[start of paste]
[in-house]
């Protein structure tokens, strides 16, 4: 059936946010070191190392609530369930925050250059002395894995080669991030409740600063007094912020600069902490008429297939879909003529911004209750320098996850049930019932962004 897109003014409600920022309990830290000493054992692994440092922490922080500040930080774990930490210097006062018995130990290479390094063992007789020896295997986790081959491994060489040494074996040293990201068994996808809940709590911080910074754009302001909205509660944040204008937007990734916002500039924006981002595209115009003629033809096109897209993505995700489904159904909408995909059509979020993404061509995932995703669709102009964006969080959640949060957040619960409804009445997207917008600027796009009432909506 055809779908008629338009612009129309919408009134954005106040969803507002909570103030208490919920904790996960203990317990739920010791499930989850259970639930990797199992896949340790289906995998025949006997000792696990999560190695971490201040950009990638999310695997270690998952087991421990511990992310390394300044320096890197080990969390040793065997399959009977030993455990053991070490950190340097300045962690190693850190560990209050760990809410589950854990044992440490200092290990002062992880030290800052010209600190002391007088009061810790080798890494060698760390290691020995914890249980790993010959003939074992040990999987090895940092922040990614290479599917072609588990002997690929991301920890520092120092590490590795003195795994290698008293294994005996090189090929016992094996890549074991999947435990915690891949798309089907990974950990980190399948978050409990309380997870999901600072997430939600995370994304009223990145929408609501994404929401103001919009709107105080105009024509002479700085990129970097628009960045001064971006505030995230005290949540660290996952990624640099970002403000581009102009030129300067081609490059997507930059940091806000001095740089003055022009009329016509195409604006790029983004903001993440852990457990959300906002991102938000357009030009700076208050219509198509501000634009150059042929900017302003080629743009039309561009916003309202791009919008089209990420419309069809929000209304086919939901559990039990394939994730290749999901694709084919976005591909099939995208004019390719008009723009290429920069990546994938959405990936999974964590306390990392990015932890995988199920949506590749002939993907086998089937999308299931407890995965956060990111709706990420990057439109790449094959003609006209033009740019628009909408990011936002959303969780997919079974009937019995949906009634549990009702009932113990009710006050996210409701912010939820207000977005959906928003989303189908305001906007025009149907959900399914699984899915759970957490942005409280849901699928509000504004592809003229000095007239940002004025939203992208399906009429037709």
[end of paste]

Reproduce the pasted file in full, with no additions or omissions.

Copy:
[in-house]
């Protein structure tokens, strides 16, 4: 059936946010070191190392609530369930925050250059002395894995080669991030409740600063007094912020600069902490008429297939879909003529911004209750320098996850049930019932962004 897109003014409600920022309990830290000493054992692994440092922490922080500040930080774990930490210097006062018995130990290479390094063992007789020896295997986790081959491994060489040494074996040293990201068994996808809940709590911080910074754009302001909205509660944040204008937007990734916002500039924006981002595209115009003629033809096109897209993505995700489904159904909408995909059509979020993404061509995932995703669709102009964006969080959640949060957040619960409804009445997207917008600027796009009432909506 055809779908008629338009612009129309919408009134954005106040969803507002909570103030208490919920904790996960203990317990739920010791499930989850259970639930990797199992896949340790289906995998025949006997000792696990999560190695971490201040950009990638999310695997270690998952087991421990511990992310390394300044320096890197080990969390040793065997399959009977030993455990053991070490950190340097300045962690190693850190560990209050760990809410589950854990044992440490200092290990002062992880030290800052010209600190002391007088009061810790080798890494060698760390290691020995914890249980790993010959003939074992040990999987090895940092922040990614290479599917072609588990002997690929991301920890520092120092590490590795003195795994290698008293294994005996090189090929016992094996890549074991999947435990915690891949798309089907990974950990980190399948978050409990309380997870999901600072997430939600995370994304009223990145929408609501994404929401103001919009709107105080105009024509002479700085990129970097628009960045001064971006505030995230005290949540660290996952990624640099970002403000581009102009030129300067081609490059997507930059940091806000001095740089003055022009009329016509195409604006790029983004903001993440852990457990959300906002991102938000357009030009700076208050219509198509501000634009150059042929900017302003080629743009039309561009916003309202791009919008089209990420419309069809929000209304086919939901559990039990394939994730290749999901694709084919976005591909099939995208004019390719008009723009290429920069990546994938959405990936999974964590306390990392990015932890995988199920949506590749002939993907086998089937999308299931407890995965956060990111709706990420990057439109790449094959003609006209033009740019628009909408990011936002959303969780997919079974009937019995949906009634549990009702009932113990009710006050996210409701912010939820207000977005959906928003989303189908305001906007025009149907959900399914699984899915759970957490942005409280849901699928509000504004592809003229000095007239940002004025939203992208399906009429037709």